ROLE OF FINANCIAL INSTITUTIONS
Introduction to Financial Institutions in India which provide financial skims for project management.
1. Commercial bank
2. Industrial Finance Corporations of India (I.F.C.I.)
3. Industrial Development Bank of India (IDBI)
4. Industrial credit and Investment corporation of India (ICICI)
5. Small Industries Development Bank of India(SIDBI)
6. State Financial Corporations (SFCs)
7.Venture capital funding
- Commercial Banks are banking institutions that accept deposits and grant short-term loans and Advances to their customers
- In addition to giving short-term loans, commercial banks also give Medium-term and long-term loan to business enterprises.
- Now-a-days some of the commercial Banks are also providing housing loan on a long-term basis to individuals. There are also many Other functions of commercial banks.
The Banking products/function of commercial banks are of two types.
- Primary functions; and
- Secondary functions.
Primary functions The primary functions of a commercial bank include
- Accepting deposits; and
- Granting loans and advances.
- Issuing letters of credit, travelers cheque, etc.
- Undertaking safe custody of valuables, important document and securities by providing safe deposit vaults or lockers.
- Providing customers with facilities of foreign exchange dealings.
- Transferring money from one account to another; and from one branch to another branch of the bank through cheque, pay order, demand draft.
Public Sector Banks:
- Allahabad Bank
- Andhra Bank
- Bank of Baroda
- Bank of India
- Bank of Maharashtra
- Canara Bank
- Central Bank of India
- Corporation Bank
- Dena Bank
- Indian Bank
- Indian Overseas Bank
- Oriental Bank of Commerce
- Punjab & Sind Bank
- Punjab National Bank
- State Bank of India
- State Bank of Mysore
- State Bank of Patiala
- State Bank of Travancore
- Syndicate Bank
- UCO Bank
- Union Bank of India
- United Bank of India
- Vijaya Bank
- Bank of Punjab Ltd. (since merged with Centurian Bank)
- Centurian Bank of Punjab (since merged with HDFC Bank)
- Development Credit Bank Ltd.
- HDFC Bank Ltd.
- ICICI Bank Ltd
- IndusInd Bank Ltd.
- Kotak Mahindra Bank Ltd.
- Axis Bank (earlier UTI Bank)
- Yes Bank Ltd.
- IFCI was established as a statutory corporation on 1st July 1948 by special Act of Parliament, IFCI Act, 1948.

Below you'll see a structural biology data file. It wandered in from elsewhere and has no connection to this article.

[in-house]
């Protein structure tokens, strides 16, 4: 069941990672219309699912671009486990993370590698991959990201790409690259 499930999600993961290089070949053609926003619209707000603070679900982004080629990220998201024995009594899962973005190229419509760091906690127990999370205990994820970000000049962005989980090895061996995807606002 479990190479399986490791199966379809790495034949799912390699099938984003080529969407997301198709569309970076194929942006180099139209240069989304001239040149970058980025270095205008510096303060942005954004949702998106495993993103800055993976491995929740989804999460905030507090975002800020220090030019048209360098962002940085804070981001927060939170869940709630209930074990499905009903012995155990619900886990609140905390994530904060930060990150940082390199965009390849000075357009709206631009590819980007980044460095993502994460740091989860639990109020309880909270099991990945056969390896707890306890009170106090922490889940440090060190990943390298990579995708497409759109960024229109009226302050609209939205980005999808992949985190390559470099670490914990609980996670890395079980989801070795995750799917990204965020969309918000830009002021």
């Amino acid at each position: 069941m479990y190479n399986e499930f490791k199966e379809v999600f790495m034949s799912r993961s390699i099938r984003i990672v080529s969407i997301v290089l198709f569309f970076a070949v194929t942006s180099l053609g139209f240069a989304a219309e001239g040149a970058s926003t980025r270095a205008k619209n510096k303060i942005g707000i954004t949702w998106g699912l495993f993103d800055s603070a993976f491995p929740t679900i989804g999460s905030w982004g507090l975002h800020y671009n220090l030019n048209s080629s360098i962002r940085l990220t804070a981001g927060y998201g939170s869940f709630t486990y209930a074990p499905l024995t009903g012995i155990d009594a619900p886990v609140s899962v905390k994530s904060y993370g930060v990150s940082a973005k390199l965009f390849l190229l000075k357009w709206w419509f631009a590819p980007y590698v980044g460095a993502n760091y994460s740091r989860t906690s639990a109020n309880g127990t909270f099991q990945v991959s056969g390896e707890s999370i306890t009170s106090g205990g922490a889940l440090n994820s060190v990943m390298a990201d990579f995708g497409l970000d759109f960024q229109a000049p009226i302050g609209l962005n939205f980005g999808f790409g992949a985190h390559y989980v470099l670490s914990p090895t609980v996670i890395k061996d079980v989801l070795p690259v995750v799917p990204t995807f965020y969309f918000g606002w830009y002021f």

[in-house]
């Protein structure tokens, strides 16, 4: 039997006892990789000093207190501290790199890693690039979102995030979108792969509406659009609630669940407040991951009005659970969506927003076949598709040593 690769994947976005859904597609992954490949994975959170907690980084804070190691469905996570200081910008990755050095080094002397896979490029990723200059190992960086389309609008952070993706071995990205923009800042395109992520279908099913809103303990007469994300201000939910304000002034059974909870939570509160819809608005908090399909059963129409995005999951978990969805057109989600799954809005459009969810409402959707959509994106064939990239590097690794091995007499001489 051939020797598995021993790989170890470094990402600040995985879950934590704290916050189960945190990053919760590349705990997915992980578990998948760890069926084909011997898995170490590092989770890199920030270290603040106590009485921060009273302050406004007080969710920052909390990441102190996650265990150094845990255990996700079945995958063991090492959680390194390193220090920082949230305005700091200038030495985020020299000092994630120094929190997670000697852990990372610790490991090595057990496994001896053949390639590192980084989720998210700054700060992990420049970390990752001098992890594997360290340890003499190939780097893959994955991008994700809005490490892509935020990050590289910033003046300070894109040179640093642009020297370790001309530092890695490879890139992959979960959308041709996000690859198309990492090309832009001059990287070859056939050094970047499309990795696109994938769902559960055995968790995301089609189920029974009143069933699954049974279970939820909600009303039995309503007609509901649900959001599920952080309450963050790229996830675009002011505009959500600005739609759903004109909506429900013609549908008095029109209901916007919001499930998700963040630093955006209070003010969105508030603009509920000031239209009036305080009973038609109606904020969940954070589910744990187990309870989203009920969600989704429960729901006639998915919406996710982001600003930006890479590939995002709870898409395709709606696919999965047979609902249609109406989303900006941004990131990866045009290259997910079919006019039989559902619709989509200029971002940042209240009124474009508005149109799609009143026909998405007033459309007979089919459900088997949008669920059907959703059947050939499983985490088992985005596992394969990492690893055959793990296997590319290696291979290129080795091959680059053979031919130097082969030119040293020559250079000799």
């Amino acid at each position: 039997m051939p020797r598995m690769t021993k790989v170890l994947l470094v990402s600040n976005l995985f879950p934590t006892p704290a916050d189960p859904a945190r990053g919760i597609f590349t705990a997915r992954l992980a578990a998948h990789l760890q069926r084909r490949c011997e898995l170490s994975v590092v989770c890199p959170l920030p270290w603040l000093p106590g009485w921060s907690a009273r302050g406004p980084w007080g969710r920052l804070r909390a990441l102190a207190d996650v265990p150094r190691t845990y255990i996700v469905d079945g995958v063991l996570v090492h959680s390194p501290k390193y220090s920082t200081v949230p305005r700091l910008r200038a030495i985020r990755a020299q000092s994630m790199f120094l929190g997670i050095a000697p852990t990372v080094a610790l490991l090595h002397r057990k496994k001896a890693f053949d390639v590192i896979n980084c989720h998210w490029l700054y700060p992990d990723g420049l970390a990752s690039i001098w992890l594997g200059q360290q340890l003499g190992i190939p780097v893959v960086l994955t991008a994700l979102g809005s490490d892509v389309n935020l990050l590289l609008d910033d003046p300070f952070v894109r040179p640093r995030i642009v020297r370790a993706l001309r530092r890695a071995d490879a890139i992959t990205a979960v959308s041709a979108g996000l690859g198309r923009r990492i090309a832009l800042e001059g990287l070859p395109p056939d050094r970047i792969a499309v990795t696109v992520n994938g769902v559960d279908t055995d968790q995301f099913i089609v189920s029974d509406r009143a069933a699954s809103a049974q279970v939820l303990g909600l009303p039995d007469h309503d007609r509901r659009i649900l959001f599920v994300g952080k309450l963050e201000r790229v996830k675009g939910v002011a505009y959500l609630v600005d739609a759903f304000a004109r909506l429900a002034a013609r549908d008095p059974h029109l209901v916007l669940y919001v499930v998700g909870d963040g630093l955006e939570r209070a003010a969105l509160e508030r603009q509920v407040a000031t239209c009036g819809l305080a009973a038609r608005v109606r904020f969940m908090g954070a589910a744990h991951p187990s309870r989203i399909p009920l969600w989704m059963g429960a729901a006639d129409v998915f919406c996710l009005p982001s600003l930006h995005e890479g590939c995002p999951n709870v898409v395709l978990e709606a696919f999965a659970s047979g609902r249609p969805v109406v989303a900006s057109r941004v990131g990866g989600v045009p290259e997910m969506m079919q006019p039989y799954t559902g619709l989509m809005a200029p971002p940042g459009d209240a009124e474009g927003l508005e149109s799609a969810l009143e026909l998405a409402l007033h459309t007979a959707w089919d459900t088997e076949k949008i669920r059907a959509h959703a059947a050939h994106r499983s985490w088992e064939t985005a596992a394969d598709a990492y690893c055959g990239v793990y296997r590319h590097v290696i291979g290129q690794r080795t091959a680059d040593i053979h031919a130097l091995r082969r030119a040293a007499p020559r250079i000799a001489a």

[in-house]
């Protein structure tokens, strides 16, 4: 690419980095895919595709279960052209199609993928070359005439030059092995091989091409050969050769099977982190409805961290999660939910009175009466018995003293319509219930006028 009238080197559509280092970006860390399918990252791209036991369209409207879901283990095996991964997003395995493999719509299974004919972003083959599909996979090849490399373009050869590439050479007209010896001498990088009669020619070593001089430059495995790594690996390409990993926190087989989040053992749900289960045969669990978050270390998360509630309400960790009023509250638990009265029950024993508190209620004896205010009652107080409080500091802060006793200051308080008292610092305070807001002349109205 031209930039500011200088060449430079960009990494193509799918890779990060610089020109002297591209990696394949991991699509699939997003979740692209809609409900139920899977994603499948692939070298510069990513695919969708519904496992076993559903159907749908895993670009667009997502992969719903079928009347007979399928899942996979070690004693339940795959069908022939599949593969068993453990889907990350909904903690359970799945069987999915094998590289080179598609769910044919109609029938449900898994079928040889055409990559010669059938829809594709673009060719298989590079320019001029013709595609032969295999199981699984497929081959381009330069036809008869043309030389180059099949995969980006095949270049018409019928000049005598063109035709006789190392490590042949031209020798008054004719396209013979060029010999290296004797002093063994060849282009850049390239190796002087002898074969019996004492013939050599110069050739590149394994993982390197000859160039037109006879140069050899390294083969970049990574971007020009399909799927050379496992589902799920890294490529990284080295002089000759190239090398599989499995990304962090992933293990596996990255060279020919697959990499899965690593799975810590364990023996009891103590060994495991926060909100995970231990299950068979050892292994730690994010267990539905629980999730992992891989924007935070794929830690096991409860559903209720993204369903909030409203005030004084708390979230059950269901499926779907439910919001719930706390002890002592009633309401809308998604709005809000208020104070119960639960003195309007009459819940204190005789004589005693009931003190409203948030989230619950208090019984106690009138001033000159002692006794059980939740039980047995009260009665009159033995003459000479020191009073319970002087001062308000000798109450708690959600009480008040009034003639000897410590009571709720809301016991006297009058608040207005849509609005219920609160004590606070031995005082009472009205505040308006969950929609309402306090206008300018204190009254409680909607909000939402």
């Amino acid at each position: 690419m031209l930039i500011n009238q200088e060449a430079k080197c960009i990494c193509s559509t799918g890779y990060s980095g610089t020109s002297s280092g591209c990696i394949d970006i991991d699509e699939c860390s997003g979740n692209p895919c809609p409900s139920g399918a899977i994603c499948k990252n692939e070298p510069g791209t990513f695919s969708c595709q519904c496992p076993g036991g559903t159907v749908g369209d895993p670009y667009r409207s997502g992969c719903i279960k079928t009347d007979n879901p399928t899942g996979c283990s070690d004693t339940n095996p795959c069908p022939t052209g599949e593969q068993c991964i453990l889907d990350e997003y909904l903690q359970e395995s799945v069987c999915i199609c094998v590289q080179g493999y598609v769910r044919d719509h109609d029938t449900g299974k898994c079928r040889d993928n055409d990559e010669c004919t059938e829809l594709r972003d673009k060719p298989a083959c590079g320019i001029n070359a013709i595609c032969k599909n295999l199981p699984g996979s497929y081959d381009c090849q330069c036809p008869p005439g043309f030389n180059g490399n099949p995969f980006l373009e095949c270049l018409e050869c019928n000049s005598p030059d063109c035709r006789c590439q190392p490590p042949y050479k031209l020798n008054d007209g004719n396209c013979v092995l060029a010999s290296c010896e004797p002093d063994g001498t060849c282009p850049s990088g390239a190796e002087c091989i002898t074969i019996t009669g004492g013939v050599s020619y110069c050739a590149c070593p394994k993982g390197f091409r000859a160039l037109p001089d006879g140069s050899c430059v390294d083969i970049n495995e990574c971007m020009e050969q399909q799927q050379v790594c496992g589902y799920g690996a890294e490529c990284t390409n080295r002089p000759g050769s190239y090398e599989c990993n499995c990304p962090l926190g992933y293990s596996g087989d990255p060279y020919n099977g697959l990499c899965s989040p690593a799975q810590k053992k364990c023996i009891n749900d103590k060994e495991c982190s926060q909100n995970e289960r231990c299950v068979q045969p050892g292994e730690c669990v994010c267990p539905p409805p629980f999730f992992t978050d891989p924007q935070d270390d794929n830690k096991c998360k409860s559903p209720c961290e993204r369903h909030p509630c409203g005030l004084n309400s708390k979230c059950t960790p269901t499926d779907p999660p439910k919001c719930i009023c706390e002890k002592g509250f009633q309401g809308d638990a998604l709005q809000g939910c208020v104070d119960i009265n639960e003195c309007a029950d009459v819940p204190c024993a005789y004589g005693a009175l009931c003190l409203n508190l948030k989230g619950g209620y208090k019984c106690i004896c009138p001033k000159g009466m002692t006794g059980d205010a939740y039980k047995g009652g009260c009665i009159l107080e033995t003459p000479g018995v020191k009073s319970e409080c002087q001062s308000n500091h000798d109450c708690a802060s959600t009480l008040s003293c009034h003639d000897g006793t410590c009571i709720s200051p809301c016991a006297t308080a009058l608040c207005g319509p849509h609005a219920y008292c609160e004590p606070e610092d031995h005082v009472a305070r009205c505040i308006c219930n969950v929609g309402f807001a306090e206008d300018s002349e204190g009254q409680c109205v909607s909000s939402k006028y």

- It was converted into a public limited company on July 1, 1993.
- Its main object is to provide medium and long term credit to eligible industrial concerns in corporate sectors of the economy, particularly to those industries to which banking facilities are not available.
- The Industrial Development Bank of India was set up in July 1964 as a wholly owned subsidiary of the Reserve Bank of India.
- The purpose was to enable the new institution to benefit from the financial support and experience of RBI.
- After a decade of its working, it was delinked from RBI in 1976, when its ownership was transferred to the Government of India.
- Assisting the development of such institutions and providing credit and other facilities for the development of industry. Thus the role of IDBI may be stated as under:
- Industrial Credit and Investment Corporation of India was established as a joint stock company in the private sector in 1955.
- Its share capital was contributed by banks, insurance companies and foreign institutions including the World Bank.
- Its major shareholders now are Unit Trust of India, Life Insurance Corporation of India and General Insurance Corporation and its subsidiaries.
- To meet the financial needs of small and medium enterprises, the government of India passed the State Financial Corporation Act in 1951, empowering the State governments to establish development banks for their respective regions.
- Under the Act, SFCs have been established by State governments to meet the financial requirements of medium and small sized enterprises.
- Venture capital is a means of equity financing for rapidly-growing private companies.
- Finance may be required for the start-up, development/expansion or purchase of a company.
- Venture Capital firms invest funds on a professional basis, often focusing on a limited sector of specialization (eg. IT, infrastructure, health/life sciences, clean technology, etc.).
- The goal of venture capital is to build companies so that the shares become liquid (through IPO or acquisition) and provide a rate of return to the investors (in the form of cash or shares) that is consistent with the level of risk taken.
- Indian Private Equity and Venture Capital Association (IVCA) is a member based national organization that represents venture capital and private equity firms, promotes the industry within India and throughout the world and encourages investment in high growth companies.
- Aavishkaar India Micro Venture Capital Fund
- Aditya Birla Private Equity Trust
- Axis Venture Capital Trust
- BTS India Private Equity Fund
- Canbank Venture Capital Fund
- Green India Venture Fund
- An angel investor or angel (also known as a business angel or informal investor) is an affluent individual who provides capital for a business start-up, usually in exchange for convertible debt or ownership equity.
- A small but increasing number of angel investors organize themselves into angel groups or angel networks to share research and pool their investment capital.
- Today “angels” typically offer expertise, experience and contacts in addition to money. Less is known about angel investing than venture capital because of the individuality and privacy of the investments, but the Small Business Administration estimates that there are at least 250,000 angels active in the country, funding about 30,000 small companies a year.
- An idea or plan that is intended to be carried out
- It is a specific activity on which money is spent in the expectation of some returns
- Project can be considered as a proposal
- involving capital investment for the purpose of developing facilities to provide goods and services